EA and Learfield IMG College’s Level Next Crown Madden 21 Collegiate National Champions
For Jacob “JWall” Wallack from Northeastern University, it all came down to one pressure-packed moment. All he needed was to kick the ball through the uprights and he’d walk away with $25K USD and a collegiate national championship. The snap was good, the kick was clean, and celebrations erupted as the ball flew through the uprights. Wallack was the Level Next College Madden National Champion and pocketed $25K richer thanks to his prowess and skill playing Electronic Arts video game title Madden Football.
More than 1,000 students and 400 colleges competed in the event , but if it wasn’t for the connection between a trifecta of companies, each with a different but complementary skillset, it would not have taken place.
“Winning the national championship was amazing. I have competed in Madden for about three years and this is by far my largest prize that I have won,” Wallack told The Esports Observer. “I am most proud of my ability to battle back after going down 0-1 in the finals.”
However, while winning the championship was important to Wallack, helping to grow esports alongside Electronic Arts and Learfield IMG College was important to him as well.
“I think it’s super important. I am all about competitive esports growing, particularly Madden and I think that a lot of that could be done on the collegiate level,” he said. “I know multiple people who got their first competitive experience in this tournament and are looking to branch out in competitive Madden more in the future. I know that the Level Next staff were surprised with how many people signed up for the tournament, so I think that is a good sign of the potential growth here.”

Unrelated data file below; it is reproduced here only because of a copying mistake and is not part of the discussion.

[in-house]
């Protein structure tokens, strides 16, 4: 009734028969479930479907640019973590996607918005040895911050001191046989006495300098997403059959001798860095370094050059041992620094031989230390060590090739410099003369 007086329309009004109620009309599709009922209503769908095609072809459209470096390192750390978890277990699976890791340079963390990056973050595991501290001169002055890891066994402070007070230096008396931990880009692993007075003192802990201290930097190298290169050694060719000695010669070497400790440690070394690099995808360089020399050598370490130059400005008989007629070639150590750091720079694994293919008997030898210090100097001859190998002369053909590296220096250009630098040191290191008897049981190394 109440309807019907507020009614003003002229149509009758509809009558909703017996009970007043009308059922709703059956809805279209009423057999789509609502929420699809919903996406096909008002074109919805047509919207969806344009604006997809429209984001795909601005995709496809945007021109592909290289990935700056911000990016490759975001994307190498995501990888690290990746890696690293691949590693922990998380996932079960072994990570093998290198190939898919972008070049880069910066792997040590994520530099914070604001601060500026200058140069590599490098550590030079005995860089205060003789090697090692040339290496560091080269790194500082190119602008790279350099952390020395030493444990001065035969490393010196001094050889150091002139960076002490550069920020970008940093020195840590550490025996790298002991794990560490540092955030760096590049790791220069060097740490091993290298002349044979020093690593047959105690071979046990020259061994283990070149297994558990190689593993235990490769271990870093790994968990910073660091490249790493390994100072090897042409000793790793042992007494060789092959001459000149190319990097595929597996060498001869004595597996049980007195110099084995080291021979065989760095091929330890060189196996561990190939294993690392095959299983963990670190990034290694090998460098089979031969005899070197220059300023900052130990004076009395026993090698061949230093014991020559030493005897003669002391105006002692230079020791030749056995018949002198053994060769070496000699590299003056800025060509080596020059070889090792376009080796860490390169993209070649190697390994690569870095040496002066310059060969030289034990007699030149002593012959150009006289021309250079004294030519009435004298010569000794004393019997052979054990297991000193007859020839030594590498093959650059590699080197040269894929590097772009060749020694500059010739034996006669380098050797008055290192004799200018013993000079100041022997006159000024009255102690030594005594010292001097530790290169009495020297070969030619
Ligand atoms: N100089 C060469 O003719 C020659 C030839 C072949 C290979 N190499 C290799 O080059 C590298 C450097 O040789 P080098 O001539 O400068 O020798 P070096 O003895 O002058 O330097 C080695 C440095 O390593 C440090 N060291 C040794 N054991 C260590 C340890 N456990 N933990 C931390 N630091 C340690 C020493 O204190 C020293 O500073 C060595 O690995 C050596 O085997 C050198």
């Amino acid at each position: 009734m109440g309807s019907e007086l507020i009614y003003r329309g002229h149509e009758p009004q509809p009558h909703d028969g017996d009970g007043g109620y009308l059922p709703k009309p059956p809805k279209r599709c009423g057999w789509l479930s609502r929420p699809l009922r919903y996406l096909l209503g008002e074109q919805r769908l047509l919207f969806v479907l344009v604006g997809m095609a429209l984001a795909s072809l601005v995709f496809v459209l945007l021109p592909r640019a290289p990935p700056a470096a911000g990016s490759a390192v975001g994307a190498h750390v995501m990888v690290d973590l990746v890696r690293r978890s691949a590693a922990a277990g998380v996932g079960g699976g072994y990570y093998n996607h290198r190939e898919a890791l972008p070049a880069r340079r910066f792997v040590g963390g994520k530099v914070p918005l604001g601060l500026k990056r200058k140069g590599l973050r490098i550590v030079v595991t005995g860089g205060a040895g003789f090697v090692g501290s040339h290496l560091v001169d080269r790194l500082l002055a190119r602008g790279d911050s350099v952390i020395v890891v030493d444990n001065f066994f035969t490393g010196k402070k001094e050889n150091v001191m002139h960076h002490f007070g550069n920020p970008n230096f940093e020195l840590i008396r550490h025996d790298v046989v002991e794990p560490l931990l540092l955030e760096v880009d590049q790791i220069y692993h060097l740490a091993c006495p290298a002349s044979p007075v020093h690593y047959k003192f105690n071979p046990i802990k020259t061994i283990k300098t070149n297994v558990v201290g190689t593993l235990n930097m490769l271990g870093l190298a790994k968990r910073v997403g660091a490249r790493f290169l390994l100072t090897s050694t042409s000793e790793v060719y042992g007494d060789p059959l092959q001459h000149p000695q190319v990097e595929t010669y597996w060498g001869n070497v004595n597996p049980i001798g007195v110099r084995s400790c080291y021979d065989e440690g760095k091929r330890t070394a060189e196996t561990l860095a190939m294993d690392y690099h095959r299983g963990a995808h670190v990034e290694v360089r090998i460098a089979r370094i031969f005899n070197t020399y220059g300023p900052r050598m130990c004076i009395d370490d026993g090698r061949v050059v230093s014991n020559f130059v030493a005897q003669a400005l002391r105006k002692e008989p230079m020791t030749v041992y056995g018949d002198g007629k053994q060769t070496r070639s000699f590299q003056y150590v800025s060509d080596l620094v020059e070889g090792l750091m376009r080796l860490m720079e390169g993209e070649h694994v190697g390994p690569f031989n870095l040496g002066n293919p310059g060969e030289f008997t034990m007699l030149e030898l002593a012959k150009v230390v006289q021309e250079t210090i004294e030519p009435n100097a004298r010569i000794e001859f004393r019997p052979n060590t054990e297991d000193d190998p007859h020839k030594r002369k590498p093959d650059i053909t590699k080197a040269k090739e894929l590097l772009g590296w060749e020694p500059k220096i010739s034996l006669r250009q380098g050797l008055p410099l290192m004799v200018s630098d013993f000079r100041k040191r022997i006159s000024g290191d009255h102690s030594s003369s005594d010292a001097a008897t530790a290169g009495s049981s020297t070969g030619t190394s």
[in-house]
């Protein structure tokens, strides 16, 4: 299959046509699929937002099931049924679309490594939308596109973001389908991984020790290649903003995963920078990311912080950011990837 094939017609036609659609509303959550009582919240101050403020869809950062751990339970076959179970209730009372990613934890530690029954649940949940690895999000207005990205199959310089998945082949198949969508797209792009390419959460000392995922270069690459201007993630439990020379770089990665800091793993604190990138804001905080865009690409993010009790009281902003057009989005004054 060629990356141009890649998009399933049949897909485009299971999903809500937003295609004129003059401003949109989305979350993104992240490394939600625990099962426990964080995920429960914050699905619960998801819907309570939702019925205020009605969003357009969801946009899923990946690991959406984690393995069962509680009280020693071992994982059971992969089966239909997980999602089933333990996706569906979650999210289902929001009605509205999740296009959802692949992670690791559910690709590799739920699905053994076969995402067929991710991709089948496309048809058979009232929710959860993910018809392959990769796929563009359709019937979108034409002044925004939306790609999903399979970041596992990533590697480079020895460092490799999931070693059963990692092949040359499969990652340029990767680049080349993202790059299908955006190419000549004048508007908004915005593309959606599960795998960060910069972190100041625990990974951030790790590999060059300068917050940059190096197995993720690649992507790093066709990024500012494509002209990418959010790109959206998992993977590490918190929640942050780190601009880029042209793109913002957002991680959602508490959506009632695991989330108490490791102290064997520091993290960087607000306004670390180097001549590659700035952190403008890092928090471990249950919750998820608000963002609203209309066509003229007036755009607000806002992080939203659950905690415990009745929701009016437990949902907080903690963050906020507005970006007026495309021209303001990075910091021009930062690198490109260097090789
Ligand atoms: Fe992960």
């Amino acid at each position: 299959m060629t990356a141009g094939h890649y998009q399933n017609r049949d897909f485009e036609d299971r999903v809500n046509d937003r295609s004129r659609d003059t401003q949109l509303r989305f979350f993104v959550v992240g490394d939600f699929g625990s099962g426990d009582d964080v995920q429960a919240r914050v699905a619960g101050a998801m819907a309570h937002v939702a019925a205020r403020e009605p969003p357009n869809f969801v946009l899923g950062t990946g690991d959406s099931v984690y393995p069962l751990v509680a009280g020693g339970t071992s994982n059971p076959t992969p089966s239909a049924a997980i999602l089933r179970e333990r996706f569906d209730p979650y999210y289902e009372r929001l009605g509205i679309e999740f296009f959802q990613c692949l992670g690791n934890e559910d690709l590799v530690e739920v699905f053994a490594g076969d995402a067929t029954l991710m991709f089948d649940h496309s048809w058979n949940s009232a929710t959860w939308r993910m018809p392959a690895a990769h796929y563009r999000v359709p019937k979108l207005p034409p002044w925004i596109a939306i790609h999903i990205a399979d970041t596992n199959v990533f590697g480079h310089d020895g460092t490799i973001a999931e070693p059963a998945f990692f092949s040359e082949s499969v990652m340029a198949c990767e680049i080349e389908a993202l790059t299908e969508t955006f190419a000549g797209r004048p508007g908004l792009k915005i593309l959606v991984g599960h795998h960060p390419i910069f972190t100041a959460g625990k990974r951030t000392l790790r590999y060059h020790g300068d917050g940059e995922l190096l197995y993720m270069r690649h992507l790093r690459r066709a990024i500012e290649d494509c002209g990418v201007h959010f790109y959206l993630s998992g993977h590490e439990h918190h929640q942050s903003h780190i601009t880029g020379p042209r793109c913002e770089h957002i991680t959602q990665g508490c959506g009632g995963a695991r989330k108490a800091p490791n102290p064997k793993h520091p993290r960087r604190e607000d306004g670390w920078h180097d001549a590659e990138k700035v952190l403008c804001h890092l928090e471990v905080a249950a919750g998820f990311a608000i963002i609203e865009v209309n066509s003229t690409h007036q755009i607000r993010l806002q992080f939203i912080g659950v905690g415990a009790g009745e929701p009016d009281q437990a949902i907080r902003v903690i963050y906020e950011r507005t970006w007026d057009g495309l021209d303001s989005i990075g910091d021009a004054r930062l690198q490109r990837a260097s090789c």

Another “good sign” of the potential growth was that the finals of this event was picked up by NBC and shown on NBCSN as part of a two-hour broadcast that aired on Jan. 22.
Additionally, Wallack’s sentiment can be seen as the biggest reason that Electronic Arts and Learfield IMG College have come together in creating the Level Next Fall Championship Series–and they’re not done. In fact, the two companies have aspirations to be the driver in the collegiate esports scene.
“Electronic Arts was obviously a natural partner. This partnership really helped us make this kind of foray into esports a little more seamless,” said Rick Barakat, EVP & managing director of the media & partnerships group at Learfield IMG College. “Our desire or objective here is to bridge traditional sports and esports and we think we can get to both audiences by way of what Learfield IMG College and Electronic Arts bring to the table. Focusing on the most successful sports sims out there was just a great place to start.”
Learfield IMG College is no stranger to sports and sporting events. In fact, starting in April of 2019, the company became the “comprehensive sponsorship rightsholder” for the Big 12 Conference. The company manages “all aspects of the relationship, including worldwide sponsorship rights to all 16 Big 12 championship events.”
Electronic Arts, is also no stranger to esports as it has the two most popular sporting simulators in the space with its Madden and FIFA titles. Adding Apex: Legends, EA’s futuristic first-person shooter to the mix, one can see that EA has the acumen and experience to lead esport competitions–especially in the collegiate landscape.
“There is an entry point that requires providing a little bit of education with those that aren’t yet familiar with the space. Together with Learfield we are able to show what we’ve learned together,” Paul Johnson, VP commercialization, competitive gaming entertainment at EA, told TEO. “There’s a lot of education that happens in the esports space and our Madden and FIFA games make that entry a little easier.”
And with collegiate esports on the rise now with roughly 300 programs, more than 100 of those offering scholarships, the future is particularly bright.
“We’re extremely pleased with what we’ve been able to do in the Fall Champion series and the numbers that we’re achieving, what we’re doing with content and production,” Barakat said. “It’s a fluid evolution we’re in here. So as we gain more and we talk about other titles from EA, or we have conversations with additional publishers, it can look different in every season. But ideally we will have a fall and spring season.”
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